Some real heavy hitters here.
Michael Pollan has done a great job over the last few years enlightening us about how the American food industry and infrastructure works, how food gets from seed to plate. But the American agricultural industry is just one player in a very complex global system. This month, Foreign Policy has produced an insightful and a bit alarming look at the geopolitics of food. It’s a lot to digest, but anyone who owns a fork needs to bookmark it and make the time to read it.
Sports drinks and energy drinks: If you’ve ever been inside your child’s school, odds are you’ve seen a Gatorade vending machine. Somewhere along the way, we became convinced that sports drinks were healthier than sodas. Which might be like saying a cigarette is healthier than a cigar. The American Academy of Pediatrics has published a paper warning about the dangers of excessive consumption of sports drinks and energy drinks.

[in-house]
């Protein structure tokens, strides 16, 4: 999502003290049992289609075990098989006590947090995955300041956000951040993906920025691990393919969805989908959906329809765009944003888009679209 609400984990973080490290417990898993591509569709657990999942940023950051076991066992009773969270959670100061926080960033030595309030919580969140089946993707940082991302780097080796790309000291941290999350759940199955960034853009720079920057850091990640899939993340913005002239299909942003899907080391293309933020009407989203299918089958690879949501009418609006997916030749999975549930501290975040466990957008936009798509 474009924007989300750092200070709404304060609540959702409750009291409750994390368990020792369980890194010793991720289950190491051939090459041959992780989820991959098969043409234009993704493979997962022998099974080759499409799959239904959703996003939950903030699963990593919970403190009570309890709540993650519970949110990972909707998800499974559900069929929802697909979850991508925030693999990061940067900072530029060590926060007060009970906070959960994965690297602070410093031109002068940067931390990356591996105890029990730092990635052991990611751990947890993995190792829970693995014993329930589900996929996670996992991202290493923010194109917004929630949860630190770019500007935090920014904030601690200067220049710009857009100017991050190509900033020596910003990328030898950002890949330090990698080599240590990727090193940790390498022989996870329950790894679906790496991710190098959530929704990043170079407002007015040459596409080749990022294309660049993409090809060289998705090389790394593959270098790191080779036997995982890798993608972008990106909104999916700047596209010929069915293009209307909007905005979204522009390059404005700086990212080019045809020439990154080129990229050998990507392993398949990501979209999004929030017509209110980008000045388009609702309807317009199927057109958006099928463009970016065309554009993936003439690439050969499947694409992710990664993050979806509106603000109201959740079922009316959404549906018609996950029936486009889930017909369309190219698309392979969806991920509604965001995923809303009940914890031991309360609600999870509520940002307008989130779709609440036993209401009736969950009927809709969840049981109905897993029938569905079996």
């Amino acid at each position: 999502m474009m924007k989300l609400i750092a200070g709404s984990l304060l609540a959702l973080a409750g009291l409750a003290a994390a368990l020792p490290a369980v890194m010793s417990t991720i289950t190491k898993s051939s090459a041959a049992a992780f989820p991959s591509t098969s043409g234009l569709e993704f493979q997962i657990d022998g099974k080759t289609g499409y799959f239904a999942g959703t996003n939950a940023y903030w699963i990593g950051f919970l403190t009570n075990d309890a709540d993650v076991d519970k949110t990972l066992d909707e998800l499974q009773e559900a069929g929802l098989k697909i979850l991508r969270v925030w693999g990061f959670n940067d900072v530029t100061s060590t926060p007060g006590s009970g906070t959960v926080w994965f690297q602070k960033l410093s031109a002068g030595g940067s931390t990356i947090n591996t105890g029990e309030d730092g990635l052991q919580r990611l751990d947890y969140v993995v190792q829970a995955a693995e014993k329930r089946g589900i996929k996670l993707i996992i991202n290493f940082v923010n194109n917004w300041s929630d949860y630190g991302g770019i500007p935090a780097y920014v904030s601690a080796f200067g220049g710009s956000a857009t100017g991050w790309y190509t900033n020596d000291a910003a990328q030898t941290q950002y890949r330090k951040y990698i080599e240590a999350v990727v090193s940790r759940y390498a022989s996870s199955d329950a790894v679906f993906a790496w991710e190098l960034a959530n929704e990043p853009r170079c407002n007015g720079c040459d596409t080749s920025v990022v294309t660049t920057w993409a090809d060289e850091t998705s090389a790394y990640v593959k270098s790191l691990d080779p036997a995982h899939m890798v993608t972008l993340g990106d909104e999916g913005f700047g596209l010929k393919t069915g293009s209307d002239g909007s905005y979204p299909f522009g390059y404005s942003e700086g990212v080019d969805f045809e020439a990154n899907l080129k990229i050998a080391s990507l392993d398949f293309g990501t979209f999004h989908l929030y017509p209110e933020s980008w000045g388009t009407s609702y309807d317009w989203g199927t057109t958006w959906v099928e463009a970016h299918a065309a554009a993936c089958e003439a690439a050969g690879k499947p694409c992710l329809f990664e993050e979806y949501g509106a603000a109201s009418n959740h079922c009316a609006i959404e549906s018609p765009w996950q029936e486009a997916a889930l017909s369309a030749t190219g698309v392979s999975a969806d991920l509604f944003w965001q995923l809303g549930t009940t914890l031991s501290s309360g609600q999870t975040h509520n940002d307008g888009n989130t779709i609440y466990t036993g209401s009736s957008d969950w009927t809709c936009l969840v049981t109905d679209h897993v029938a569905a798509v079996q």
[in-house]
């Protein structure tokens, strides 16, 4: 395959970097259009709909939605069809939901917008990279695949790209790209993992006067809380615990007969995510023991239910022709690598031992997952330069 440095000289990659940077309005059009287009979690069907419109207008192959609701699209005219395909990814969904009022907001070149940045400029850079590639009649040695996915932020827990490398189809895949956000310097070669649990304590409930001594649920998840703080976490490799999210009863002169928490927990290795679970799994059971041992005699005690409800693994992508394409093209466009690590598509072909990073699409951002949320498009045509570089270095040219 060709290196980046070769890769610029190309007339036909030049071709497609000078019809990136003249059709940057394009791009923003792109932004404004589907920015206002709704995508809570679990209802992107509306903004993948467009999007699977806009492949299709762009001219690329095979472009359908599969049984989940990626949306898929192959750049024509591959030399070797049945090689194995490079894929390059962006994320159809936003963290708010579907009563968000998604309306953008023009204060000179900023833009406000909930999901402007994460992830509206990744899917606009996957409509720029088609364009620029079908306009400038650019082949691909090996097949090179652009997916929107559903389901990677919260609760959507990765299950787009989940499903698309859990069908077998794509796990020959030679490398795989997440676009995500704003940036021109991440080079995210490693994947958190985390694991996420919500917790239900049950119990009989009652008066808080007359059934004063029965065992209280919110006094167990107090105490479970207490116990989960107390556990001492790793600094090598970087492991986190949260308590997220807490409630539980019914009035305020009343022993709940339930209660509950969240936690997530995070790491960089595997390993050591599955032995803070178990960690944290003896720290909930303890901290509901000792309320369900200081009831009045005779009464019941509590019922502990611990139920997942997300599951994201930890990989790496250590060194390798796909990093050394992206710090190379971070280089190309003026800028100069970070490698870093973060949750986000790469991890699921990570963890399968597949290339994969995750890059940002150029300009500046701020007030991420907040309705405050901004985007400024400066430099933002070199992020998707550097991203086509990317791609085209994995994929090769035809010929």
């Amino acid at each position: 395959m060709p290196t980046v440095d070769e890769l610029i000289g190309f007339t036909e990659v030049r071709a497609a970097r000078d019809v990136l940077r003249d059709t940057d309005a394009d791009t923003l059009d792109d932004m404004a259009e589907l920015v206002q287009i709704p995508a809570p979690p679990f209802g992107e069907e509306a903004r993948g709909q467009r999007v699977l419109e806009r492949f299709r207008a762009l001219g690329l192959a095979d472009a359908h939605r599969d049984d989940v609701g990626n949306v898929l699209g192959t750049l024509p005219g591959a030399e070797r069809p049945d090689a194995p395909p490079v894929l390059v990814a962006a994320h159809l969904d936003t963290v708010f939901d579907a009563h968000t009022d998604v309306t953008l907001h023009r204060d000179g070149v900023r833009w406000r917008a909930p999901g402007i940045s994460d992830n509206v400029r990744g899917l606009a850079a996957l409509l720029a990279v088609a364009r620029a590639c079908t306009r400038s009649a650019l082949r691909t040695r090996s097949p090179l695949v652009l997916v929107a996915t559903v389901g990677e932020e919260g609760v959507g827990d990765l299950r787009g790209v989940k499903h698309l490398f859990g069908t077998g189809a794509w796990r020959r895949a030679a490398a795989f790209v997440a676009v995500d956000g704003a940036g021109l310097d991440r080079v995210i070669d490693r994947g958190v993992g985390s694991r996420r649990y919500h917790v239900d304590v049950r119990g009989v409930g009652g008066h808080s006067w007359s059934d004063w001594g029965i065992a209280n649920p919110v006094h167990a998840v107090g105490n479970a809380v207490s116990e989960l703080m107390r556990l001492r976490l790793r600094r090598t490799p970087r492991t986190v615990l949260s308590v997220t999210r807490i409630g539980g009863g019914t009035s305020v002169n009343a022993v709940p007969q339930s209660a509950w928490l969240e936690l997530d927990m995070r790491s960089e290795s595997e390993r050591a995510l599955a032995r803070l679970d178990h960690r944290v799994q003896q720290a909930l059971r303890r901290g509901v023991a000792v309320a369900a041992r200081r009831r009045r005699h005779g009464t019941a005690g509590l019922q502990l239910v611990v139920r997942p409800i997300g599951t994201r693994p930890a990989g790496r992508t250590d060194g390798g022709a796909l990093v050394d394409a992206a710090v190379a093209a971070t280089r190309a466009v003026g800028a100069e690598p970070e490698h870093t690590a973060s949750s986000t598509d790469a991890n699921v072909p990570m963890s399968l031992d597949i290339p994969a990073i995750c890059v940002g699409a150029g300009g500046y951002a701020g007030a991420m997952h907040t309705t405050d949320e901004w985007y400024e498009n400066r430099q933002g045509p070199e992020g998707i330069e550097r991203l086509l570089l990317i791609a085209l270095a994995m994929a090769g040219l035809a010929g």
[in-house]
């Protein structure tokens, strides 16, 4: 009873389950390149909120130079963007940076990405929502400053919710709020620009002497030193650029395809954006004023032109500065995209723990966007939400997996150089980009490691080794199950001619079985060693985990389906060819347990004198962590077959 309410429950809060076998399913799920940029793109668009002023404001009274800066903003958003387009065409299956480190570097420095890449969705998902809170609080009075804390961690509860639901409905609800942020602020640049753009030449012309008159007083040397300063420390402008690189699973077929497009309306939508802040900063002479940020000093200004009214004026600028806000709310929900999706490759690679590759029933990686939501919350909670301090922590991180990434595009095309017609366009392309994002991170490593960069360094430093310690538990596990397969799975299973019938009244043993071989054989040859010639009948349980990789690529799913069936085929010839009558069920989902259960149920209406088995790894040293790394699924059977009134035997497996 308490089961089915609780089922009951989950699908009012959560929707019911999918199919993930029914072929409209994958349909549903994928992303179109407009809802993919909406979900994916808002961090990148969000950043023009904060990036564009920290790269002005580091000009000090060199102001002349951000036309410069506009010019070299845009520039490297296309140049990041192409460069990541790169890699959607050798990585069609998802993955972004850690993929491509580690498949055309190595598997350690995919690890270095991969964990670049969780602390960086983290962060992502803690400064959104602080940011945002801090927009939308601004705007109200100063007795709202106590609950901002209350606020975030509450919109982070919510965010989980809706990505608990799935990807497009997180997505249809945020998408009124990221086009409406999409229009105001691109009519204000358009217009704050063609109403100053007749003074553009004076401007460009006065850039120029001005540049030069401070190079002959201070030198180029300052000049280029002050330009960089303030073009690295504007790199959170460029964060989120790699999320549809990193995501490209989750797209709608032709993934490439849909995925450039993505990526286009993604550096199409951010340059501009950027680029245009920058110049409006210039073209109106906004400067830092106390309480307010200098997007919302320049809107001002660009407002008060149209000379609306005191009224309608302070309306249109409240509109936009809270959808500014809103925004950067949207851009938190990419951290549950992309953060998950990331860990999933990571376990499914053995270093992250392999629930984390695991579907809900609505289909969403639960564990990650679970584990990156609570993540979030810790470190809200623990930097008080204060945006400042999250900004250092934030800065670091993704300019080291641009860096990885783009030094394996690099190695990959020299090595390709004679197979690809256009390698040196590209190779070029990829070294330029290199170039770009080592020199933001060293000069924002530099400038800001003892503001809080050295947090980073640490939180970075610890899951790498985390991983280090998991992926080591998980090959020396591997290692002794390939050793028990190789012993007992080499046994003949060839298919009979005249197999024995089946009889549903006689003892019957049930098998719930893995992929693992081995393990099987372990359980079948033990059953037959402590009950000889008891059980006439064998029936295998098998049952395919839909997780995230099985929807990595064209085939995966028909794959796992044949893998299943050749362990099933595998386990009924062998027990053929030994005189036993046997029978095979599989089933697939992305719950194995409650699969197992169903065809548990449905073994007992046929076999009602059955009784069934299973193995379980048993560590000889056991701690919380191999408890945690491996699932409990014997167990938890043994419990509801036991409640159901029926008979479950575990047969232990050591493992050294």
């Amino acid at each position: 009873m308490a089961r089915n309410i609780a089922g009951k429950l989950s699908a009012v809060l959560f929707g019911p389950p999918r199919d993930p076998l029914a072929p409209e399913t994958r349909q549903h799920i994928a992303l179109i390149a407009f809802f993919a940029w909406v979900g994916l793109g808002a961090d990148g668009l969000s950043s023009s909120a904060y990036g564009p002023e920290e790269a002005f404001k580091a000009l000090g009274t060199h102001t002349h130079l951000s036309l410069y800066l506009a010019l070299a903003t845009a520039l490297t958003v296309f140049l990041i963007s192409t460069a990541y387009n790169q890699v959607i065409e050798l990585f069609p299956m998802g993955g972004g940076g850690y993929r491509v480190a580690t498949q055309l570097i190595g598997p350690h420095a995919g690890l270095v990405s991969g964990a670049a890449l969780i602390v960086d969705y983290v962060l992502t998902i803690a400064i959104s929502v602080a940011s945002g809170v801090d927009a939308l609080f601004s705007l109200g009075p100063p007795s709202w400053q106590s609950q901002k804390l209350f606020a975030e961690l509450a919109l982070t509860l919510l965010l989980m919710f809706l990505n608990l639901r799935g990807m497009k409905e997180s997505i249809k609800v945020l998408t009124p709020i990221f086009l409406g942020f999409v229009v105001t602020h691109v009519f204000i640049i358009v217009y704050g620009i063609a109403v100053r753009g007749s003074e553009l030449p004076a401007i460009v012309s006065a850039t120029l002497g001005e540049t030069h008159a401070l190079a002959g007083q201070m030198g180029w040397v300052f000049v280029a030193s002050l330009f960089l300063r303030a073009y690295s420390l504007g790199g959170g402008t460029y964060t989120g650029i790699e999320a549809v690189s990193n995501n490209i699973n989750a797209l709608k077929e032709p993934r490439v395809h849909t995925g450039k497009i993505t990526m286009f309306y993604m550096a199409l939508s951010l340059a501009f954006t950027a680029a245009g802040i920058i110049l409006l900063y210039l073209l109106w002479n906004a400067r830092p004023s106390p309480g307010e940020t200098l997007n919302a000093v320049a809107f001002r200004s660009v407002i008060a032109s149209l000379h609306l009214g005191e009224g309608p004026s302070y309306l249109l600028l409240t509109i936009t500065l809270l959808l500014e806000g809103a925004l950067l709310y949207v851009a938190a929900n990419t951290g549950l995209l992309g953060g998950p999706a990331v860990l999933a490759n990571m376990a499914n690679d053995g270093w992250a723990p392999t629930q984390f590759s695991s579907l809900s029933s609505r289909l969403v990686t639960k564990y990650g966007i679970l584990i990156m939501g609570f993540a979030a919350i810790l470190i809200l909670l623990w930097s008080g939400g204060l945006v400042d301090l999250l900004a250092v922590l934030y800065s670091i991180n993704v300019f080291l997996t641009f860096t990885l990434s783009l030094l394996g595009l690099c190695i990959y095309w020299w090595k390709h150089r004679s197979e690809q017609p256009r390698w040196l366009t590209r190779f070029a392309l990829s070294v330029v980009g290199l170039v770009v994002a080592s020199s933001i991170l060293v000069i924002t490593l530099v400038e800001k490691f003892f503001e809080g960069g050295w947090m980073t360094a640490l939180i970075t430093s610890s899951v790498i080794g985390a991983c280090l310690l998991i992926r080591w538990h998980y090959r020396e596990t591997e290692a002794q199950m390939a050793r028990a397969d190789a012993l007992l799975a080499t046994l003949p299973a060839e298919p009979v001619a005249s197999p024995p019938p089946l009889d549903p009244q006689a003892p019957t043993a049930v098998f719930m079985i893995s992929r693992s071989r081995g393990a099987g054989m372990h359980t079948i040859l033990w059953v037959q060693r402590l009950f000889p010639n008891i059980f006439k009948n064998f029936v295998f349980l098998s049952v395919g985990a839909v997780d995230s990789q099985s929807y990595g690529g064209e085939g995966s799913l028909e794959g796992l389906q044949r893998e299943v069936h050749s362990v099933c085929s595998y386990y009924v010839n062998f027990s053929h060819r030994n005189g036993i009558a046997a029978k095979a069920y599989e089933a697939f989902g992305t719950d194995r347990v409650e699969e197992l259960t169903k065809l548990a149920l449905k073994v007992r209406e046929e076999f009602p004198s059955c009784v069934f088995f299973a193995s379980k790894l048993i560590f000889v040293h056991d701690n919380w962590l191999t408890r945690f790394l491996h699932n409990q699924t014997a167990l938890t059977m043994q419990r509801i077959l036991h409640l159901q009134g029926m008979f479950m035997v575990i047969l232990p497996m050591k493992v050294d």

Hate onions? Try leeks. Tara Parker-Pope in The Well.
The End of Candy: How Health Food Threatens Our Sweets, in The Atlantic Monthly. Money quote: “There is only so much you can do to candy to make it “healthy” before it doesn’t really work as candy any more.”
Men in the Kitchen: Review of John Donohue’s new book Man with a Pan, a collection of essays by fathers about cooking for their family.
Fair-trade spices: Spices are starting to catch up with coffee, tea, and chocolate in the eco-friendliness category.
Cheers and happy reading.